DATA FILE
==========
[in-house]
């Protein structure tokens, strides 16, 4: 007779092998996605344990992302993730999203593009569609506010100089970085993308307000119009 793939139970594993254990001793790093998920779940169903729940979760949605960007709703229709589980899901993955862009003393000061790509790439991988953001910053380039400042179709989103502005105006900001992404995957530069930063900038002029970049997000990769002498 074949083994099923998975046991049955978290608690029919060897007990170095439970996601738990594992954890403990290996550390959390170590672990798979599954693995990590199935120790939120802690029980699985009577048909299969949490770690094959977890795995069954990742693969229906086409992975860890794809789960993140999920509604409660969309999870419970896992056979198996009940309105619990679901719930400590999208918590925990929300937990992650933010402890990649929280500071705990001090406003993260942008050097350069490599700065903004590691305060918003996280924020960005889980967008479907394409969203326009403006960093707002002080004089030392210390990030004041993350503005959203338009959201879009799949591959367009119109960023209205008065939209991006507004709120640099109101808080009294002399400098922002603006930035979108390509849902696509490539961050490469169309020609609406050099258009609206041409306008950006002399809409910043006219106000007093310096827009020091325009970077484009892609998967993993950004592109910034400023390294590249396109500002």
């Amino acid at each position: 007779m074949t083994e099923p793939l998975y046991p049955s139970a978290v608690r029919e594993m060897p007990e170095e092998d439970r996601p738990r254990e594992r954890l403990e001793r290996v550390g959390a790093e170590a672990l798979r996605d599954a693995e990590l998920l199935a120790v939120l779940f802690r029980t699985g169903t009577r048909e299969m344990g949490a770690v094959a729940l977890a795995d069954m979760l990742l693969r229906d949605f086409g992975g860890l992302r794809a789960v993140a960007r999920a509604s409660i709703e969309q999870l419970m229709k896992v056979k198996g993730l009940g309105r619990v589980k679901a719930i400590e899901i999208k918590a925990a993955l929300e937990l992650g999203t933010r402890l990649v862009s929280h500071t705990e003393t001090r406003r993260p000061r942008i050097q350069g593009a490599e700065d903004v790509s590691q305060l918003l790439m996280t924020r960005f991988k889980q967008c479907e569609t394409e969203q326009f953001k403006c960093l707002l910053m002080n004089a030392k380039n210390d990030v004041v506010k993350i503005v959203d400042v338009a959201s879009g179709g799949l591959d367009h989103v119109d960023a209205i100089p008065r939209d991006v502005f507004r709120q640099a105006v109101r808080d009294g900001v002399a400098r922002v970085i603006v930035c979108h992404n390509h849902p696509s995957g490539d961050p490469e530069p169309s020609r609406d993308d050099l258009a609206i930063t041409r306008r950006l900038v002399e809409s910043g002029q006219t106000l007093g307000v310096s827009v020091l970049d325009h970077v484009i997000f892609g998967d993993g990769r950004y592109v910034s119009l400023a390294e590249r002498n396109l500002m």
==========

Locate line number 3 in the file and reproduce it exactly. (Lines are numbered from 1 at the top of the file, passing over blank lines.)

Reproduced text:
């Amino acid at each position: 007779m074949t083994e099923p793939l998975y046991p049955s139970a978290v608690r029919e594993m060897p007990e170095e092998d439970r996601p738990r254990e594992r954890l403990e001793r290996v550390g959390a790093e170590a672990l798979r996605d599954a693995e990590l998920l199935a120790v939120l779940f802690r029980t699985g169903t009577r048909e299969m344990g949490a770690v094959a729940l977890a795995d069954m979760l990742l693969r229906d949605f086409g992975g860890l992302r794809a789960v993140a960007r999920a509604s409660i709703e969309q999870l419970m229709k896992v056979k198996g993730l009940g309105r619990v589980k679901a719930i400590e899901i999208k918590a925990a993955l929300e937990l992650g999203t933010r402890l990649v862009s929280h500071t705990e003393t001090r406003r993260p000061r942008i050097q350069g593009a490599e700065d903004v790509s590691q305060l918003l790439m996280t924020r960005f991988k889980q967008c479907e569609t394409e969203q326009f953001k403006c960093l707002l910053m002080n004089a030392k380039n210390d990030v004041v506010k993350i503005v959203d400042v338009a959201s879009g179709g799949l591959d367009h989103v119109d960023a209205i100089p008065r939209d991006v502005f507004r709120q640099a105006v109101r808080d009294g900001v002399a400098r922002v970085i603006v930035c979108h992404n390509h849902p696509s995957g490539d961050p490469e530069p169309s020609r609406d993308d050099l258009a609206i930063t041409r306008r950006l900038v002399e809409s910043g002029q006219t106000l007093g307000v310096s827009v020091l970049d325009h970077v484009i997000f892609g998967d993993g990769r950004y592109v910034s119009l400023a390294e590249r002498n396109l500002m």